The Force of Memory
It's 2013, and Fausten lives in the town of Sinzig, on the Rhine River. His voice trembles and his eyes are moist with tears. On this evening, the sheer force of memory has penetrated the wall he had erected around the past. Whenever Fausten used to talk about the war, like many of those who were part of it, it was with a strange sense of detachment. But even though he is now 92, he remembers what happened with photographic precision, as if the best way to describe the essence of the war is in the form of a military report. Or perhaps this levelheaded approach is the best way for men like Fausten to cope with the horrors of the war and how it affected the people who were in it.
Fausten reported how he, as a Panzergrenadier or mechanised infantryman, had attacked the Red Army in his armored personnel carrier, that the enemy's resistance had been "broken," that they had "raked" the enemy with machine-gun fire, that one of his comrades had fallen and the other one had escaped. The report also described what happened and who shot at whom, complete with ranks, names, places and the number of dead. It was a report written with the cold eyes of his generation, which saw things that would have been better unseen.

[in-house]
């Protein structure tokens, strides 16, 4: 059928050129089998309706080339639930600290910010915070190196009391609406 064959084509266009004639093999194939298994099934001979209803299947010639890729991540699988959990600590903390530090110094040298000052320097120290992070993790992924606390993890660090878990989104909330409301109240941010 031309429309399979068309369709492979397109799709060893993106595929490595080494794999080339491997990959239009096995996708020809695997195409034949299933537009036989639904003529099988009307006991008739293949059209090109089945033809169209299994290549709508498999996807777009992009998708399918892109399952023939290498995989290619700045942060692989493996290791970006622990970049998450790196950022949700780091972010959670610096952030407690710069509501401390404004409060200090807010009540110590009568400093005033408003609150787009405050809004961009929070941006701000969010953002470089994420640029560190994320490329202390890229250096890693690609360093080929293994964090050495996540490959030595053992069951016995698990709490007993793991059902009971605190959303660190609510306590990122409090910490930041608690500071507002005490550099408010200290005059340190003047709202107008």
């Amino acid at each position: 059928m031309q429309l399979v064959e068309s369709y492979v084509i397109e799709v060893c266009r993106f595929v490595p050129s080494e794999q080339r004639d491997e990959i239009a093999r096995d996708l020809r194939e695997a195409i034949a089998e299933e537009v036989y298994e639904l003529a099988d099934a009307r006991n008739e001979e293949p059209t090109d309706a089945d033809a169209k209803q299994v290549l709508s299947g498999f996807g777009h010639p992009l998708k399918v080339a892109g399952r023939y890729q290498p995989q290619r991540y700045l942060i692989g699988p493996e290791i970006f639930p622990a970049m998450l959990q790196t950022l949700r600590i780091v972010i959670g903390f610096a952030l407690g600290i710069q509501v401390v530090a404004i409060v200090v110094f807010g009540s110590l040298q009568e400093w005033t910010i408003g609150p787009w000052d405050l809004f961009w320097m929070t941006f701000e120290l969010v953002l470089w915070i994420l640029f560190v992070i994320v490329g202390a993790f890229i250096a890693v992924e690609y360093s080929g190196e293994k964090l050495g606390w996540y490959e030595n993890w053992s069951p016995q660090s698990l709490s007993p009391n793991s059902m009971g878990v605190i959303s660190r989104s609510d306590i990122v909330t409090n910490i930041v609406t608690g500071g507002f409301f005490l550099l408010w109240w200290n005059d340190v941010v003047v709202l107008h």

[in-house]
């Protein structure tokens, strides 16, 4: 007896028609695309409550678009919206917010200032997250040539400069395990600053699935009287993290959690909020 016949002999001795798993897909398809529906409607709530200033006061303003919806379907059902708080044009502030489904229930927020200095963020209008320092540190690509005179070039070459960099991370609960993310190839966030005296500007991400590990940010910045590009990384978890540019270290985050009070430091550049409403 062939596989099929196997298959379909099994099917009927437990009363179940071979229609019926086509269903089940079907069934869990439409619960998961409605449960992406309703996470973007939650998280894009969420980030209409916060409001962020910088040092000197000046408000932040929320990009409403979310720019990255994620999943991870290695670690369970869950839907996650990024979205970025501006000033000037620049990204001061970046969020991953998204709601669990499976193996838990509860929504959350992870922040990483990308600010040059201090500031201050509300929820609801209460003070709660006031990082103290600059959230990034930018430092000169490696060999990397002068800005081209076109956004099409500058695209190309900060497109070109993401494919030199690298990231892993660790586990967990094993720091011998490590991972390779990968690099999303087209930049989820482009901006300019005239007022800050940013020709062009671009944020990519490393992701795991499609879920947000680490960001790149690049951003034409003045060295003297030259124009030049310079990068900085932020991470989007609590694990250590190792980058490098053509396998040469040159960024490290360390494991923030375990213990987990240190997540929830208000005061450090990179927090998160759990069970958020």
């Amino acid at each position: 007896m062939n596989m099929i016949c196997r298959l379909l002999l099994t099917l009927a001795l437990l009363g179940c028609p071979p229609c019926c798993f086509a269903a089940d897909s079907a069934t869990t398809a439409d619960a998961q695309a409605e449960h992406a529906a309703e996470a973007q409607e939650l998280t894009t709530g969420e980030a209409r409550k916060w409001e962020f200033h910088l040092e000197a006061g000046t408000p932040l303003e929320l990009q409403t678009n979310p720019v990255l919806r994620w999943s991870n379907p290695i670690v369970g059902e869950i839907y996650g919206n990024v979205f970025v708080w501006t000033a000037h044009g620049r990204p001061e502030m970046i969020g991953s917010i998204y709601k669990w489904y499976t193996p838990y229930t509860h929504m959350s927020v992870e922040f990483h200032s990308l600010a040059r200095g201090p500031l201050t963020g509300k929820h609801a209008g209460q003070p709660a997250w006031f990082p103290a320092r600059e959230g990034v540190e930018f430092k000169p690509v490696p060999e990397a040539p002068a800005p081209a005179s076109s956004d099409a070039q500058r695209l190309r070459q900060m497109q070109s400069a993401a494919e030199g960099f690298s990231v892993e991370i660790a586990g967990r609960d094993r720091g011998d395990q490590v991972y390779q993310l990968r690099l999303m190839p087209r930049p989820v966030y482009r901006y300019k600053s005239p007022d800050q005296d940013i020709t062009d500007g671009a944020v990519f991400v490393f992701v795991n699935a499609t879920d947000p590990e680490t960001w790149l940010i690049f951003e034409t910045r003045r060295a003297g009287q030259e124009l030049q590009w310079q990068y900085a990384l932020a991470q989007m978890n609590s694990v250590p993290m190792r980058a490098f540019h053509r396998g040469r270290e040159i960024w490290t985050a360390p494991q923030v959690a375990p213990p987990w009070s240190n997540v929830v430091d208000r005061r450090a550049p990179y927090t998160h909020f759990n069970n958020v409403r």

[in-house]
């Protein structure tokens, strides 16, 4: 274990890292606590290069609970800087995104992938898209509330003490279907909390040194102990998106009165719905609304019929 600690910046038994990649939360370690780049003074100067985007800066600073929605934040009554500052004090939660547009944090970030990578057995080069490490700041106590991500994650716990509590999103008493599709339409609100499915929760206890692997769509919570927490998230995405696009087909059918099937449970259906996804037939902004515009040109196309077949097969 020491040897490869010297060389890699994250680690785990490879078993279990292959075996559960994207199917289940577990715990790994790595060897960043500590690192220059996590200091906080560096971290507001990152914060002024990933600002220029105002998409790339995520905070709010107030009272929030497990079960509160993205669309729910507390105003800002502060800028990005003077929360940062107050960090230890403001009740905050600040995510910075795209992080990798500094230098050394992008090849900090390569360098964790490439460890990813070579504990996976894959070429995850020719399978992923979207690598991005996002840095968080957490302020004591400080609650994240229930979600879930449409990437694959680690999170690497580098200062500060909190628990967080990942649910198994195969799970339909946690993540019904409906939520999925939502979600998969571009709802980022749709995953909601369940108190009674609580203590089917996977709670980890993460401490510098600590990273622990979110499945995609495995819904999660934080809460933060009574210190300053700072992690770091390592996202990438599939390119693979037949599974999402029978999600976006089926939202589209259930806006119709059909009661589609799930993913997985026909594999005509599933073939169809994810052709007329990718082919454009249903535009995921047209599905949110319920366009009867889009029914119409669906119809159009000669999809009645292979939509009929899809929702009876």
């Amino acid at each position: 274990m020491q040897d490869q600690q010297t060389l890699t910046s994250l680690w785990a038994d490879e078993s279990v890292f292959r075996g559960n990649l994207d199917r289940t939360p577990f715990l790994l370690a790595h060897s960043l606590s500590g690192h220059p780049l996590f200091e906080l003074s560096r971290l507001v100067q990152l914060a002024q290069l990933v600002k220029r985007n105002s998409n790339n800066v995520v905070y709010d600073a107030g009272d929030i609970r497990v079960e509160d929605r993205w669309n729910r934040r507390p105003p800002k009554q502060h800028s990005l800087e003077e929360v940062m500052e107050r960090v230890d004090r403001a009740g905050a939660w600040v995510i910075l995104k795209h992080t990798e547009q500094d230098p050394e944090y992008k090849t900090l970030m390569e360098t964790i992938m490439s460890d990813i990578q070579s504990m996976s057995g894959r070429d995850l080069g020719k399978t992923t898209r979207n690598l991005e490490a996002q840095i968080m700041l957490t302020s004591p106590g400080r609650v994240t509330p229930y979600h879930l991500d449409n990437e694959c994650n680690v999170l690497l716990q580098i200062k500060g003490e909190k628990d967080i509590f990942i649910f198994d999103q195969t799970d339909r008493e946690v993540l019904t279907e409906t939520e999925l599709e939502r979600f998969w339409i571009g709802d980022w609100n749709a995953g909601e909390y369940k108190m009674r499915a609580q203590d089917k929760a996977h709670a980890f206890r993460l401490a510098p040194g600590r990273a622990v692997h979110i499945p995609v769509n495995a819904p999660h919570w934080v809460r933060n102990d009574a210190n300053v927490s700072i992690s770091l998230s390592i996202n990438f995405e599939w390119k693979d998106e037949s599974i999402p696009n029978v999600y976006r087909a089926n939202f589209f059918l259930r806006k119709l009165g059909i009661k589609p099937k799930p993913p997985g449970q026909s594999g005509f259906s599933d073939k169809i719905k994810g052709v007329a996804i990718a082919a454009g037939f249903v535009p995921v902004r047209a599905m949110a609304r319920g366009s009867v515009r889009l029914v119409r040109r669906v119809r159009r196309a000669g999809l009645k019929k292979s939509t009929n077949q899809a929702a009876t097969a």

But this wasn't the kind of front-line report his son Peter wanted to hear from him. Not as a child, and certainly not as an adolescent, in the post-1968 era, when Germans were asking questions about blame and responsibility. And not now either, at 60, on that evening last week. Peter Fausten had always been interested in why, and not how, it all happened. He wanted to know why his father had participated, and whether he had lost more during those years in Russia than his right leg: whether he had lost his conscience as well.
It was a long road before Fausten, a teacher, was able to talk about it with his father, who always taught him that the Germans' war was the biggest crime of all time.
Praise for Film
Heinz Otto Fausten also saw the three-part miniseries "Unsere Mütter, unsere Väter" ("Our Mothers, Our Fathers") on Germany's ZDF television network. Fausten, who became an art teacher and principal of the Sinzig high school after the war, says he would give the film a B grade. "It's true, it was really like that at the front," he says. There were a few minor errors, he adds. For instance, nurses didn't smoke cigarettes, as portrayed in the film, at least not in the field hospitals where he was treated.